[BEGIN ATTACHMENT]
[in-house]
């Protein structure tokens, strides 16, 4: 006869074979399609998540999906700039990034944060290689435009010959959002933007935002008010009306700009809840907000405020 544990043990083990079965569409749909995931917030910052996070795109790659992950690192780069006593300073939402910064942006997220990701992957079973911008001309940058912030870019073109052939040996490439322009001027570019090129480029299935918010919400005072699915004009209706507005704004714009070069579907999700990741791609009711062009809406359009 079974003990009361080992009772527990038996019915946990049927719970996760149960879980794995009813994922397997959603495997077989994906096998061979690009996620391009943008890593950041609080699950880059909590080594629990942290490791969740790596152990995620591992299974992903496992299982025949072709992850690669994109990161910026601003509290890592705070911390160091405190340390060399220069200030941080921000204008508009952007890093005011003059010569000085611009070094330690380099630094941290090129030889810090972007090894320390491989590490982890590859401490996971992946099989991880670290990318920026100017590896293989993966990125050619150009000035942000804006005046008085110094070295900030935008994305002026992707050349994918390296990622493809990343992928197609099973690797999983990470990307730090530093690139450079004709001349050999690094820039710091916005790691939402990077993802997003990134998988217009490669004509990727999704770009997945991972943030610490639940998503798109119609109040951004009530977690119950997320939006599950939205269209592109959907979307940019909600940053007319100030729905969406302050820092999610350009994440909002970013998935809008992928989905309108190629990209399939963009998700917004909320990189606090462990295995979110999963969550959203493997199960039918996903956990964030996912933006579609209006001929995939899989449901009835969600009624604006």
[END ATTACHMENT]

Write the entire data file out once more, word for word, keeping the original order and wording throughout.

[in-house]
């Protein structure tokens, strides 16, 4: 006869074979399609998540999906700039990034944060290689435009010959959002933007935002008010009306700009809840907000405020 544990043990083990079965569409749909995931917030910052996070795109790659992950690192780069006593300073939402910064942006997220990701992957079973911008001309940058912030870019073109052939040996490439322009001027570019090129480029299935918010919400005072699915004009209706507005704004714009070069579907999700990741791609009711062009809406359009 079974003990009361080992009772527990038996019915946990049927719970996760149960879980794995009813994922397997959603495997077989994906096998061979690009996620391009943008890593950041609080699950880059909590080594629990942290490791969740790596152990995620591992299974992903496992299982025949072709992850690669994109990161910026601003509290890592705070911390160091405190340390060399220069200030941080921000204008508009952007890093005011003059010569000085611009070094330690380099630094941290090129030889810090972007090894320390491989590490982890590859401490996971992946099989991880670290990318920026100017590896293989993966990125050619150009000035942000804006005046008085110094070295900030935008994305002026992707050349994918390296990622493809990343992928197609099973690797999983990470990307730090530093690139450079004709001349050999690094820039710091916005790691939402990077993802997003990134998988217009490669004509990727999704770009997945991972943030610490639940998503798109119609109040951004009530977690119950997320939006599950939205269209592109959907979307940019909600940053007319100030729905969406302050820092999610350009994440909002970013998935809008992928989905309108190629990209399939963009998700917004909320990189606090462990295995979110999963969550959203493997199960039918996903956990964030996912933006579609209006001929995939899989449901009835969600009624604006």